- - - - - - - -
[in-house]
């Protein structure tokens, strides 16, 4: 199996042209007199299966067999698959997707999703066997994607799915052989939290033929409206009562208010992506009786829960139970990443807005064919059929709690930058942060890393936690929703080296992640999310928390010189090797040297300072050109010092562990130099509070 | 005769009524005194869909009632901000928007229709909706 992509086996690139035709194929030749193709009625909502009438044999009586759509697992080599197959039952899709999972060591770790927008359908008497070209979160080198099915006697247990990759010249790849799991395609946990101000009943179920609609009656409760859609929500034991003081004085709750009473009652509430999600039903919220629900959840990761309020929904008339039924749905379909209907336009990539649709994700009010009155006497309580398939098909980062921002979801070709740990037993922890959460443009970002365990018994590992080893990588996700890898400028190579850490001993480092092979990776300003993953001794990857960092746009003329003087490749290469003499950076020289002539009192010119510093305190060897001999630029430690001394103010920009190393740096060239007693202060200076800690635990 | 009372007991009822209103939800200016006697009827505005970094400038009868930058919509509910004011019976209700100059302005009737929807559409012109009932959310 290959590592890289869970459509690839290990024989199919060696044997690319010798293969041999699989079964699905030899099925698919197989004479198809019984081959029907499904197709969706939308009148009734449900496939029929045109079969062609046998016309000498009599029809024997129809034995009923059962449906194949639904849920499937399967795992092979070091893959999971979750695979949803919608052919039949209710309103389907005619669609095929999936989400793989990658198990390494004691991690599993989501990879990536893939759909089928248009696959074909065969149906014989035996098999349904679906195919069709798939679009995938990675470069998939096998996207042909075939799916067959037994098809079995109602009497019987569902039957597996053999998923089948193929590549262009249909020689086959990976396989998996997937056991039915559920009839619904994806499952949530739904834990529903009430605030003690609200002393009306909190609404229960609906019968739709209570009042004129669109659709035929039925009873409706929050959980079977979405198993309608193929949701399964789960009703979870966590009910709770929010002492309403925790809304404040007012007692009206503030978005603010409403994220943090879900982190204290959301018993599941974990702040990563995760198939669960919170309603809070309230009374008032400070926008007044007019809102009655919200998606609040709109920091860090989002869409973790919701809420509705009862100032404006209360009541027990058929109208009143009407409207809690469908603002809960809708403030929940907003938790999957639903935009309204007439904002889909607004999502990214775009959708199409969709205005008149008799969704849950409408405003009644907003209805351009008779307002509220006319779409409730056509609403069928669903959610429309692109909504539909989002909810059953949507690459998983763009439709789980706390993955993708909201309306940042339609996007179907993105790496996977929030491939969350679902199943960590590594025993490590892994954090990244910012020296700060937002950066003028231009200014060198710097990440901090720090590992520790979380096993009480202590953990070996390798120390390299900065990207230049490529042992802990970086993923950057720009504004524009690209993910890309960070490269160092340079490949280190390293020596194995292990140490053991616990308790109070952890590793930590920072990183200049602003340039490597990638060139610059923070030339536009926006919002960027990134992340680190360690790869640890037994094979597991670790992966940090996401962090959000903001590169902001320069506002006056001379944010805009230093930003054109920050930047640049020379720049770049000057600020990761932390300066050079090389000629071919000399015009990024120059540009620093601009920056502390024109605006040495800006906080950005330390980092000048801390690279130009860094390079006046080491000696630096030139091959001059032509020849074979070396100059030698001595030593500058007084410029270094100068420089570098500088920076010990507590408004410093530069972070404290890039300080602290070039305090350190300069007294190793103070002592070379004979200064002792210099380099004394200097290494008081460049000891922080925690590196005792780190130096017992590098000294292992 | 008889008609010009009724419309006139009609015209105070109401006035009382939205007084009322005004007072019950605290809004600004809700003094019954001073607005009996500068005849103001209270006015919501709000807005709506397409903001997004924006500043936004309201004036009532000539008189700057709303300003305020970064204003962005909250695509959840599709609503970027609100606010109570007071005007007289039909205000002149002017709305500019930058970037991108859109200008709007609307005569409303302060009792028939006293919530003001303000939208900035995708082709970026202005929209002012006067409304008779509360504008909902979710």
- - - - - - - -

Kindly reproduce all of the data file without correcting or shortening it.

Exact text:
[in-house]
């Protein structure tokens, strides 16, 4: 199996042209007199299966067999698959997707999703066997994607799915052989939290033929409206009562208010992506009786829960139970990443807005064919059929709690930058942060890393936690929703080296992640999310928390010189090797040297300072050109010092562990130099509070 | 005769009524005194869909009632901000928007229709909706 992509086996690139035709194929030749193709009625909502009438044999009586759509697992080599197959039952899709999972060591770790927008359908008497070209979160080198099915006697247990990759010249790849799991395609946990101000009943179920609609009656409760859609929500034991003081004085709750009473009652509430999600039903919220629900959840990761309020929904008339039924749905379909209907336009990539649709994700009010009155006497309580398939098909980062921002979801070709740990037993922890959460443009970002365990018994590992080893990588996700890898400028190579850490001993480092092979990776300003993953001794990857960092746009003329003087490749290469003499950076020289002539009192010119510093305190060897001999630029430690001394103010920009190393740096060239007693202060200076800690635990 | 009372007991009822209103939800200016006697009827505005970094400038009868930058919509509910004011019976209700100059302005009737929807559409012109009932959310 290959590592890289869970459509690839290990024989199919060696044997690319010798293969041999699989079964699905030899099925698919197989004479198809019984081959029907499904197709969706939308009148009734449900496939029929045109079969062609046998016309000498009599029809024997129809034995009923059962449906194949639904849920499937399967795992092979070091893959999971979750695979949803919608052919039949209710309103389907005619669609095929999936989400793989990658198990390494004691991690599993989501990879990536893939759909089928248009696959074909065969149906014989035996098999349904679906195919069709798939679009995938990675470069998939096998996207042909075939799916067959037994098809079995109602009497019987569902039957597996053999998923089948193929590549262009249909020689086959990976396989998996997937056991039915559920009839619904994806499952949530739904834990529903009430605030003690609200002393009306909190609404229960609906019968739709209570009042004129669109659709035929039925009873409706929050959980079977979405198993309608193929949701399964789960009703979870966590009910709770929010002492309403925790809304404040007012007692009206503030978005603010409403994220943090879900982190204290959301018993599941974990702040990563995760198939669960919170309603809070309230009374008032400070926008007044007019809102009655919200998606609040709109920091860090989002869409973790919701809420509705009862100032404006209360009541027990058929109208009143009407409207809690469908603002809960809708403030929940907003938790999957639903935009309204007439904002889909607004999502990214775009959708199409969709205005008149008799969704849950409408405003009644907003209805351009008779307002509220006319779409409730056509609403069928669903959610429309692109909504539909989002909810059953949507690459998983763009439709789980706390993955993708909201309306940042339609996007179907993105790496996977929030491939969350679902199943960590590594025993490590892994954090990244910012020296700060937002950066003028231009200014060198710097990440901090720090590992520790979380096993009480202590953990070996390798120390390299900065990207230049490529042992802990970086993923950057720009504004524009690209993910890309960070490269160092340079490949280190390293020596194995292990140490053991616990308790109070952890590793930590920072990183200049602003340039490597990638060139610059923070030339536009926006919002960027990134992340680190360690790869640890037994094979597991670790992966940090996401962090959000903001590169902001320069506002006056001379944010805009230093930003054109920050930047640049020379720049770049000057600020990761932390300066050079090389000629071919000399015009990024120059540009620093601009920056502390024109605006040495800006906080950005330390980092000048801390690279130009860094390079006046080491000696630096030139091959001059032509020849074979070396100059030698001595030593500058007084410029270094100068420089570098500088920076010990507590408004410093530069972070404290890039300080602290070039305090350190300069007294190793103070002592070379004979200064002792210099380099004394200097290494008081460049000891922080925690590196005792780190130096017992590098000294292992 | 008889008609010009009724419309006139009609015209105070109401006035009382939205007084009322005004007072019950605290809004600004809700003094019954001073607005009996500068005849103001209270006015919501709000807005709506397409903001997004924006500043936004309201004036009532000539008189700057709303300003305020970064204003962005909250695509959840599709609503970027609100606010109570007071005007007289039909205000002149002017709305500019930058970037991108859109200008709007609307005569409303302060009792028939006293919530003001303000939208900035995708082709970026202005929209002012006067409304008779509360504008909902979710």